by Joshua Kelly Published in The Tiger Newspaper
Welcome back everyone, or perhaps I should say please welcome me back — I have been gone a few weeks dealing with everything I still have to do before graduation, but I couldn’t leave y’all undirected on where to get your culturious fix for long. Over the last few weeks of the semester, we will be looking at a slew of artists about to graduate from the Clemson Art Department, and I can assure everyone that the MFA/BFA gallery season this fall will be one that you won’t want to miss. Last week I sat down with Katy Butler, a MFA candidate in Visual Arts focusing in print-making, to talk with her about a body of work two years in the making.
We all remember learning the letters of the alphabet in kindergarten, from some form of flashcards giving the message that A is for Apple, B is for Banana and so on. Have you ever wished that someone would make a version explaining all the memes and aspects of communication that take place on the Internet? Well, wish no further!
Katy Butler has been working on such a project for the last two years. “The overall theme of the work is the potential dangers involving issues of identity and community building in the online realm, especially pertaining to adolescence and the eventual commodification of self that often results from extended online exposure,” Butler said. But the alphabet series is not a simple didactic tool exploiting common themes and motifs of the Internet. Butler’s work goes beneath the surface of simple online interaction. “What spurned me on to make this work was an irritation about people assuming that anything that happens online has no weight in the actual world.” According to Butler, the suicide of the Canadian teen Amanda Todd in October 2012 was a very influential event for the series. “[The suicide of Amanda] clearly indicated that any action you have online does matter, whether emotional, physical or otherwise.”
Katy Butler’s “Alphabet Series” is not only informative for those who have not spent a lot of time creeping in the darker corners of the Internet, but there are also a bounty of other reasons to go see her work. Her command of screen-printing and use of graphic elements and saturated colors make her work visually captivating. Viewers are able to follow along with the “avatar” of the series, a teenage girl in conservative dress with pigtails and hairy legs, harkening back to Butler’s own adolescence and motifs of innocence and youth, as she navigates the intricacies of online communication. “Language is a really interesting tool because it really informs your space,” Butler said. According to her, the set of words that occur over and over in discussions about community building on the Internet are “often recurring for a reason; they are illustrating something that is happening online and some way that the communication is changing that is significant.”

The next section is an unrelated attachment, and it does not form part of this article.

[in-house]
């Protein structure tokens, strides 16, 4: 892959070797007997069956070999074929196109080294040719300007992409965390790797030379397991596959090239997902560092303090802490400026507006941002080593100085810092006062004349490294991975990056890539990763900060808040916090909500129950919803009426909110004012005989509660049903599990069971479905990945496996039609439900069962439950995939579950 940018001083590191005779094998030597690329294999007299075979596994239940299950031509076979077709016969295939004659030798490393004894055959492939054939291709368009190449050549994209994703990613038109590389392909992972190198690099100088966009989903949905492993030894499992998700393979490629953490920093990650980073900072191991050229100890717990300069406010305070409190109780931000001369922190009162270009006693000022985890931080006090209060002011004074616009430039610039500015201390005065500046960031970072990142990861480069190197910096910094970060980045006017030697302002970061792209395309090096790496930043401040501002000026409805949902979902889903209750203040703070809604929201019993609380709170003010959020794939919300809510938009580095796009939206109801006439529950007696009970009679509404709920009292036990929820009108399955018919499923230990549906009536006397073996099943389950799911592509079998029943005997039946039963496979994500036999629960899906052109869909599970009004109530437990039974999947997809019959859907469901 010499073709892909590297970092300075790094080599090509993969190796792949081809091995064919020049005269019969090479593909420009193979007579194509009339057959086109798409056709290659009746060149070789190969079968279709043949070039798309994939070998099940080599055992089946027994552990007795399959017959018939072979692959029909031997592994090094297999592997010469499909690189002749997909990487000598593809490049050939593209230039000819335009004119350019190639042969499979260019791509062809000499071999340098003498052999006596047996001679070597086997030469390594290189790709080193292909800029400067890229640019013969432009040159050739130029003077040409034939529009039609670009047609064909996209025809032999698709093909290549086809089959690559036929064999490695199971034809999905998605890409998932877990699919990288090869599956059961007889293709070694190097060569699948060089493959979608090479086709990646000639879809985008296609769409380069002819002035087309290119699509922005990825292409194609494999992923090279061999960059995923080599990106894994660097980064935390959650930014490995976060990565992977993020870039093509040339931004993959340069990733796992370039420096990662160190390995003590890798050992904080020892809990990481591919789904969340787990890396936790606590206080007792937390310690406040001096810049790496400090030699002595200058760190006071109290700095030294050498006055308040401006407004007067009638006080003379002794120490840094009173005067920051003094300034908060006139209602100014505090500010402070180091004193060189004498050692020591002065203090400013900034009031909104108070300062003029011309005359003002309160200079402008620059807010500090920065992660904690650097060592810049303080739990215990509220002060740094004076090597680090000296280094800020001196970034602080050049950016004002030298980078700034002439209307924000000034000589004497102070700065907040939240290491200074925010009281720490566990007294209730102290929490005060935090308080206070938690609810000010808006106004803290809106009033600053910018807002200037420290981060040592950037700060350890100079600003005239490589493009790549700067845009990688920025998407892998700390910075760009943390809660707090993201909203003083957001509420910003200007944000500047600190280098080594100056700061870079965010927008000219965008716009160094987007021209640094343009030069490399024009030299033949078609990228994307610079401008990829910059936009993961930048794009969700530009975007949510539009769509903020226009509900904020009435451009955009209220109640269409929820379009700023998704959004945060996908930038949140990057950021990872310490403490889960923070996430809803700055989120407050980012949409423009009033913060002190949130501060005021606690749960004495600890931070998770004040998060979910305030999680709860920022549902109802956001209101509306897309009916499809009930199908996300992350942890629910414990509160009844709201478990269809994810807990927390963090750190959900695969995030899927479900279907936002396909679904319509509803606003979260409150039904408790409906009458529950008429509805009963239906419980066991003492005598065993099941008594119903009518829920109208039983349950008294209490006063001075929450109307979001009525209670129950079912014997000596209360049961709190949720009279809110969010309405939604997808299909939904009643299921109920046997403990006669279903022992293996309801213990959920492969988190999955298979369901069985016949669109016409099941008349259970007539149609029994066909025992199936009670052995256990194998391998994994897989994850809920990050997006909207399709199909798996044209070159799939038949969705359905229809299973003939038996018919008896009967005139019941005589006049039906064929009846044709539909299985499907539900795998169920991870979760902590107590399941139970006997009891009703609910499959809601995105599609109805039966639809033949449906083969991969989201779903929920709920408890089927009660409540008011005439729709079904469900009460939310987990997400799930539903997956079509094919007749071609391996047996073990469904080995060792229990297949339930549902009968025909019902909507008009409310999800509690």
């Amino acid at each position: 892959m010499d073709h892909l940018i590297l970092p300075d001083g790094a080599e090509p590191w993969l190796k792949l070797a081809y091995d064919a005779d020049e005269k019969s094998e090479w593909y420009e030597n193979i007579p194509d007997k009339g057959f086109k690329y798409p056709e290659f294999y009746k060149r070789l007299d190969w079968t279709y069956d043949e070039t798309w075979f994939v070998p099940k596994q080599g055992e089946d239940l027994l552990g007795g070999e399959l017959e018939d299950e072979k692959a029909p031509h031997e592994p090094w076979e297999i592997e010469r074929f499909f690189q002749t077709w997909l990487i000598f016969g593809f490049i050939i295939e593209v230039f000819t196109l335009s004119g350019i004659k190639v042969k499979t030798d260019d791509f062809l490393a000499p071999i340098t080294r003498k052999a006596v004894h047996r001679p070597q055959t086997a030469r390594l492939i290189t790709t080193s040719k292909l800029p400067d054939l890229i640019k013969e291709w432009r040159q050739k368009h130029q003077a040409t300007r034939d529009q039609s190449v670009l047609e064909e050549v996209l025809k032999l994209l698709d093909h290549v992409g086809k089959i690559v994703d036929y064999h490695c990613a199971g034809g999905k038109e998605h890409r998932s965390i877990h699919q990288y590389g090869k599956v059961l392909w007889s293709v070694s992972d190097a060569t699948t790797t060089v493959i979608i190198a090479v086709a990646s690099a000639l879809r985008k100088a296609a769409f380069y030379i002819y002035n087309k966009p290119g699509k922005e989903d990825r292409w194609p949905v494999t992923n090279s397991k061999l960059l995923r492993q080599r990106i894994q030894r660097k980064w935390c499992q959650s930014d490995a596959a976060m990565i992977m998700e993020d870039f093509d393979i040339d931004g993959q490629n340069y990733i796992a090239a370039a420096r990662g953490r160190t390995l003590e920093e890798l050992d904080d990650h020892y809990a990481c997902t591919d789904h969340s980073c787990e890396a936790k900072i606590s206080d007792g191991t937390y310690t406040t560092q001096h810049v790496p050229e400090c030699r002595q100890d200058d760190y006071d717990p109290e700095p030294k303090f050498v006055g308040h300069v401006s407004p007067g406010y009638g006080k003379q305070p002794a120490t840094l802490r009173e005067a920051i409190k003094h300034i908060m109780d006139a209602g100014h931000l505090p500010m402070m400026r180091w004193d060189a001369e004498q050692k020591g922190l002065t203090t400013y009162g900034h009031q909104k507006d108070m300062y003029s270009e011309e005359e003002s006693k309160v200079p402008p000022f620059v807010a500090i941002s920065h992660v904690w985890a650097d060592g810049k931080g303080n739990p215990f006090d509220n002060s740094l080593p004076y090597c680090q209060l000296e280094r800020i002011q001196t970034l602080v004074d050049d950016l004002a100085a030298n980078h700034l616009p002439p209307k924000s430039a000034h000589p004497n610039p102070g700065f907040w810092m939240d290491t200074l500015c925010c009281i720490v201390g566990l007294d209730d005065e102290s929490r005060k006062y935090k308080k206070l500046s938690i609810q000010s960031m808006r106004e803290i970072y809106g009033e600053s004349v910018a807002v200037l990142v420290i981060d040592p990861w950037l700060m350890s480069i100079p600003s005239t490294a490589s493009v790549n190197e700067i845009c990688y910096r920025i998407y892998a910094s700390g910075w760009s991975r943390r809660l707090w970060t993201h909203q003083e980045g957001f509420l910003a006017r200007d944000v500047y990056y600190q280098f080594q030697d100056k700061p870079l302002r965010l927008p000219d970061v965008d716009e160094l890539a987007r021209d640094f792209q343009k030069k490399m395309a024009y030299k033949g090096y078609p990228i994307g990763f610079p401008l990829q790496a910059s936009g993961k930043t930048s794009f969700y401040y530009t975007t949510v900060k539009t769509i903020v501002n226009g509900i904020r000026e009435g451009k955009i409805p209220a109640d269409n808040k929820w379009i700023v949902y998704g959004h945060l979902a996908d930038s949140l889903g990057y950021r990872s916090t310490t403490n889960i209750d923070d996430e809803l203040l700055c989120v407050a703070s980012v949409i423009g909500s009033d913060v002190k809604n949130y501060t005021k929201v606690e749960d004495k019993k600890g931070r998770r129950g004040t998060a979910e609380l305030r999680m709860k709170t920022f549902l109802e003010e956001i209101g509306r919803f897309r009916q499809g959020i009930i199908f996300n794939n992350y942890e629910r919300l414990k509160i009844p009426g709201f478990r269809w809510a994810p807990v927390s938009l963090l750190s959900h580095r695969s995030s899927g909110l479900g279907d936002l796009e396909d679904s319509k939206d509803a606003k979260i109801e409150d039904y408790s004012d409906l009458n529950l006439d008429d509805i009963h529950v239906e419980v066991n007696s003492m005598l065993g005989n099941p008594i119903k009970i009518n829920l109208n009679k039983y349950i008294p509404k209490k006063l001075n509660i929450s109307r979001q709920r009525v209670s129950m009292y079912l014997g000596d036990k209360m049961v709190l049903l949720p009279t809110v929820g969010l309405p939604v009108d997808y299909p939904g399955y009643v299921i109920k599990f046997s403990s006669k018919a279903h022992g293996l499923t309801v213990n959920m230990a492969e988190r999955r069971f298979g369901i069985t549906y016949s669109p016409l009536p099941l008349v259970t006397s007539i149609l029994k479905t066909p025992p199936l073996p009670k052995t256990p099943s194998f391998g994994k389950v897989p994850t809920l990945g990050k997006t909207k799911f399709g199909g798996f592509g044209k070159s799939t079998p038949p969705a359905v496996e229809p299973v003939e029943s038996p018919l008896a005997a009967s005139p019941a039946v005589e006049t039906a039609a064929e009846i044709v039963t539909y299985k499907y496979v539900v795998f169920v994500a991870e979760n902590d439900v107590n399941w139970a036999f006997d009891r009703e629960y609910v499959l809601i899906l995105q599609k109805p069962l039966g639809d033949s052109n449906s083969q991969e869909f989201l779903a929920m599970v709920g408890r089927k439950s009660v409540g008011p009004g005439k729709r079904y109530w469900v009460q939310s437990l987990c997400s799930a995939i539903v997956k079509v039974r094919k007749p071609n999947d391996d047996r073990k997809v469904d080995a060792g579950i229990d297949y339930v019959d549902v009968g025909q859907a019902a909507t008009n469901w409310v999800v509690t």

Although her work may appear lighthearted upon first glance, Butler’s “Alphabet Series” ultimately explores the darker side of Internet existence — the commodification of the self. “As the series progresses it is more of a critique that addresses what happens to the identity after extended online exposure in that it becomes more warped, it becomes about gaining attention, so the identity is commodified or somehow changed from the [original] personal identity that you enter the online realm with.”
Katy Butler’s work was on display in the Lee Hall gallery in her thesis exhibit “Command Shift.” The other featured artist in this show, David Armistead, dealt with abstract representations of sports (mainly football), so this show was everything a college-age student could ask for in an art show. Really, memes and football in one place?